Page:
Delay defeats the notion of Justice. It poses great danger to the smooth administration of justice. From the records the appellants were afforded every opportunity to defend the suit against them.
There is clear indication in the judgment of the learned trial judge, at pages 59 and 60 of the record that she was quite mindful of the constitutional provision in the second arm of section 36(1) regards to speedy trial.
I do not think the case of Julius Berger (Nig.) Ltd V. Femi (1993) 5 NWLR (Pt.295) 612 at 615 relied upon by the appellants’ counsel is on all fours with the case in hand. It is distinguishable. In the instant case all the parties have closed their case and the trial has been concluded and adjourned for address. The appellants took active part in the trial. They chose not to present an alternative version of the case. They simply adopted the evidence of the respondent. The decision the Kaduna Court of Appeal in Julius Berger case (supra) was decided per incuriam the second limb of section 33(1) of the 1979 Constitution. In the latter case of Kaduna Textile Ltd v. Umar (1994) 1 NWLR (Pt 319)143 at 159 the same Division of the Court of Appeal clearly did not support tardiness and negligence in the conduct of cases by counsel or their clients.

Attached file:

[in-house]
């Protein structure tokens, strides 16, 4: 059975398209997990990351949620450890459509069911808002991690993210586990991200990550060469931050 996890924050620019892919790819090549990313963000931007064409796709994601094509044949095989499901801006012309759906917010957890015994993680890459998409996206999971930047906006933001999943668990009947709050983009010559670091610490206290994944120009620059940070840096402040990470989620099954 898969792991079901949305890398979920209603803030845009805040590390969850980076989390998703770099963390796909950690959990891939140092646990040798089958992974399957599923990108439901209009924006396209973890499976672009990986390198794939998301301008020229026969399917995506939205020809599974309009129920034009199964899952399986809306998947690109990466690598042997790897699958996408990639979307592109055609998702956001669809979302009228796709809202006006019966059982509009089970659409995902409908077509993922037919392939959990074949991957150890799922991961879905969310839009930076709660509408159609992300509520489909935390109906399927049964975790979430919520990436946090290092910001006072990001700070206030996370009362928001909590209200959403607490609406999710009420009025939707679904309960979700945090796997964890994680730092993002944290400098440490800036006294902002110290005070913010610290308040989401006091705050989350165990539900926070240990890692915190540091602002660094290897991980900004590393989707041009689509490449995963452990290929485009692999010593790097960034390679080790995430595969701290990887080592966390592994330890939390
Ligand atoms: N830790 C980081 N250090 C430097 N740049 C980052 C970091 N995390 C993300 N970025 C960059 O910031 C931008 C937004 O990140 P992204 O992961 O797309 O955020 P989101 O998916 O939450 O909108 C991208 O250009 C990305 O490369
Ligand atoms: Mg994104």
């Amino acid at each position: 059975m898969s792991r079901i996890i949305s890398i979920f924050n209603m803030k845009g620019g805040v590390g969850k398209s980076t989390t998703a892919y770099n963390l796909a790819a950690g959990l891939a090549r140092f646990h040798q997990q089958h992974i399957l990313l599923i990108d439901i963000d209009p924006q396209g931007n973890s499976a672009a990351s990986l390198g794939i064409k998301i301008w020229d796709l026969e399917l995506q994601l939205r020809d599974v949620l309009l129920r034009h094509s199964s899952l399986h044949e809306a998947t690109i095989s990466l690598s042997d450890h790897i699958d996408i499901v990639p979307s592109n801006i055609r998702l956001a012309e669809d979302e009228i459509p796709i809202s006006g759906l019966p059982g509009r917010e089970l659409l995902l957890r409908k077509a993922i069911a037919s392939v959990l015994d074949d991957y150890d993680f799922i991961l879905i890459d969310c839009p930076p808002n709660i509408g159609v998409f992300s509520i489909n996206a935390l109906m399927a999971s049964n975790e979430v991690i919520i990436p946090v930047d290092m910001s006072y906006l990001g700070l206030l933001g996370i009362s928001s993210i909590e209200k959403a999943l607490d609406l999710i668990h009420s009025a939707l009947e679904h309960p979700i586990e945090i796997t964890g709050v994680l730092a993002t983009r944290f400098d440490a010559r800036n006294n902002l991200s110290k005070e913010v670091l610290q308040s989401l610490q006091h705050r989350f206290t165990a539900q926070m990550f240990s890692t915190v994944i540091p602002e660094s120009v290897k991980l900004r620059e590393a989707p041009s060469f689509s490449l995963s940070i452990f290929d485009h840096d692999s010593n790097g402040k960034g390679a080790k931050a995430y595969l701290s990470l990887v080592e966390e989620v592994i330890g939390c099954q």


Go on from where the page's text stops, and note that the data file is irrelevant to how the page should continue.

On the SECOND ISSUE, the appellants submitted that going by the pleadings and evidence led on the case at the lower court, the case of libel was not established. The respondent on the other hand has contended and submitted that the respondent proved the libel against the appellants as required by law. I have carefully perused through the pleadings of the parties and the evidence placed before the trial court. The appellant though afforded the chance to give evidence, did not tender before the trial court any scintilla of evidence, oral or documentary.
The trial court had before it only the unchallenged evidence of the respondent to consider. It was duty-bound to accept this unchallenged evidence: See Nzeribe v. Dave Engineering Co. Ltd. (1994) 8 NWLR (Pt.361) 124 at 136; Omoregbe V. Lawani (1980) 3/4 SC. 108 at 118.